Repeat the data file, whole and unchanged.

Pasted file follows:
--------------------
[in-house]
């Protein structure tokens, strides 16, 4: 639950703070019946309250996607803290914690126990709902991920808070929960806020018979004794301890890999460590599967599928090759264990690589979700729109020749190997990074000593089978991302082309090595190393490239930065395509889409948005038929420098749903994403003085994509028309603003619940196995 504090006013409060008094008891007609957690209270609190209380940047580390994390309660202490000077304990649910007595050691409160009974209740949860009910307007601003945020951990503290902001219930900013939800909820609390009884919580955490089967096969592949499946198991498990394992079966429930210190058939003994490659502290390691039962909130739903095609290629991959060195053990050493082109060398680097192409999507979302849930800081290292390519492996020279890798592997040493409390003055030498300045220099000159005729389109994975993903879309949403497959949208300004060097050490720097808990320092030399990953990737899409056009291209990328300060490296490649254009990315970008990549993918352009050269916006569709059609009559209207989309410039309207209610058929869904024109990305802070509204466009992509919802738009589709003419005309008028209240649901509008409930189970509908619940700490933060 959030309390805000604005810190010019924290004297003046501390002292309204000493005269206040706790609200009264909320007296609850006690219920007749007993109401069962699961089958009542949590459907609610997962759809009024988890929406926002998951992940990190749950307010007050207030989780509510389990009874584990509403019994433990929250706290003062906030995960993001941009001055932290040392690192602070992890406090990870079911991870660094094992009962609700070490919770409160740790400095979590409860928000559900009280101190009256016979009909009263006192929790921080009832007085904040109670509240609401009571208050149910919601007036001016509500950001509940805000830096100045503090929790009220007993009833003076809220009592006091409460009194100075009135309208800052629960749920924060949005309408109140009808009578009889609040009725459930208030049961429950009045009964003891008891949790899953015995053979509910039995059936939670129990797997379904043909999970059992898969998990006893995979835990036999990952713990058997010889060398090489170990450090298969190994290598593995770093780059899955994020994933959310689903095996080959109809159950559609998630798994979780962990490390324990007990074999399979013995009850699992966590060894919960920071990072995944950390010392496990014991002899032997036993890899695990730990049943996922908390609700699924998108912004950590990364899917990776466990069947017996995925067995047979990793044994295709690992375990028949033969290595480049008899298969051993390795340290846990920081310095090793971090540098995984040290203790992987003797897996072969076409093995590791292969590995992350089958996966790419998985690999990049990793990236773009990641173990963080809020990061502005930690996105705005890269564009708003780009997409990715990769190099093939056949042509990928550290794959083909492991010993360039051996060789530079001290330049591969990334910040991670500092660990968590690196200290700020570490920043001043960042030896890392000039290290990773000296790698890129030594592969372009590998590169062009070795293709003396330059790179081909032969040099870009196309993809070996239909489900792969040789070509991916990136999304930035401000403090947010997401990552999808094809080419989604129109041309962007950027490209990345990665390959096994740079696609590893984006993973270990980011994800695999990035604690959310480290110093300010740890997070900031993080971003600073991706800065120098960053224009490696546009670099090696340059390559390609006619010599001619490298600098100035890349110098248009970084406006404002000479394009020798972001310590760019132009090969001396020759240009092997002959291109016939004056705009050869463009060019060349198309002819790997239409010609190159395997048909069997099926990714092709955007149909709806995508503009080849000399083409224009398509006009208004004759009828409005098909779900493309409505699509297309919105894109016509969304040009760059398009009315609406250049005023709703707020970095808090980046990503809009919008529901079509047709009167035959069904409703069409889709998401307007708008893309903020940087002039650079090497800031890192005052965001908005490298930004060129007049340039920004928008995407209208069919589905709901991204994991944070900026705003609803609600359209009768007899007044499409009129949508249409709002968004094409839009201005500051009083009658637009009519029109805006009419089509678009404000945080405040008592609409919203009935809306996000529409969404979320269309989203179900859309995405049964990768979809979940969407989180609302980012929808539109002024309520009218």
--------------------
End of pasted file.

[in-house]
């Protein structure tokens, strides 16, 4: 639950703070019946309250996607803290914690126990709902991920808070929960806020018979004794301890890999460590599967599928090759264990690589979700729109020749190997990074000593089978991302082309090595190393490239930065395509889409948005038929420098749903994403003085994509028309603003619940196995 504090006013409060008094008891007609957690209270609190209380940047580390994390309660202490000077304990649910007595050691409160009974209740949860009910307007601003945020951990503290902001219930900013939800909820609390009884919580955490089967096969592949499946198991498990394992079966429930210190058939003994490659502290390691039962909130739903095609290629991959060195053990050493082109060398680097192409999507979302849930800081290292390519492996020279890798592997040493409390003055030498300045220099000159005729389109994975993903879309949403497959949208300004060097050490720097808990320092030399990953990737899409056009291209990328300060490296490649254009990315970008990549993918352009050269916006569709059609009559209207989309410039309207209610058929869904024109990305802070509204466009992509919802738009589709003419005309008028209240649901509008409930189970509908619940700490933060 959030309390805000604005810190010019924290004297003046501390002292309204000493005269206040706790609200009264909320007296609850006690219920007749007993109401069962699961089958009542949590459907609610997962759809009024988890929406926002998951992940990190749950307010007050207030989780509510389990009874584990509403019994433990929250706290003062906030995960993001941009001055932290040392690192602070992890406090990870079911991870660094094992009962609700070490919770409160740790400095979590409860928000559900009280101190009256016979009909009263006192929790921080009832007085904040109670509240609401009571208050149910919601007036001016509500950001509940805000830096100045503090929790009220007993009833003076809220009592006091409460009194100075009135309208800052629960749920924060949005309408109140009808009578009889609040009725459930208030049961429950009045009964003891008891949790899953015995053979509910039995059936939670129990797997379904043909999970059992898969998990006893995979835990036999990952713990058997010889060398090489170990450090298969190994290598593995770093780059899955994020994933959310689903095996080959109809159950559609998630798994979780962990490390324990007990074999399979013995009850699992966590060894919960920071990072995944950390010392496990014991002899032997036993890899695990730990049943996922908390609700699924998108912004950590990364899917990776466990069947017996995925067995047979990793044994295709690992375990028949033969290595480049008899298969051993390795340290846990920081310095090793971090540098995984040290203790992987003797897996072969076409093995590791292969590995992350089958996966790419998985690999990049990793990236773009990641173990963080809020990061502005930690996105705005890269564009708003780009997409990715990769190099093939056949042509990928550290794959083909492991010993360039051996060789530079001290330049591969990334910040991670500092660990968590690196200290700020570490920043001043960042030896890392000039290290990773000296790698890129030594592969372009590998590169062009070795293709003396330059790179081909032969040099870009196309993809070996239909489900792969040789070509991916990136999304930035401000403090947010997401990552999808094809080419989604129109041309962007950027490209990345990665390959096994740079696609590893984006993973270990980011994800695999990035604690959310480290110093300010740890997070900031993080971003600073991706800065120098960053224009490696546009670099090696340059390559390609006619010599001619490298600098100035890349110098248009970084406006404002000479394009020798972001310590760019132009090969001396020759240009092997002959291109016939004056705009050869463009060019060349198309002819790997239409010609190159395997048909069997099926990714092709955007149909709806995508503009080849000399083409224009398509006009208004004759009828409005098909779900493309409505699509297309919105894109016509969304040009760059398009009315609406250049005023709703707020970095808090980046990503809009919008529901079509047709009167035959069904409703069409889709998401307007708008893309903020940087002039650079090497800031890192005052965001908005490298930004060129007049340039920004928008995407209208069919589905709901991204994991944070900026705003609803609600359209009768007899007044499409009129949508249409709002968004094409839009201005500051009083009658637009009519029109805006009419089509678009404000945080405040008592609409919203009935809306996000529409969404979320269309989203179900859309995405049964990768979809979940969407989180609302980012929808539109002024309520009218």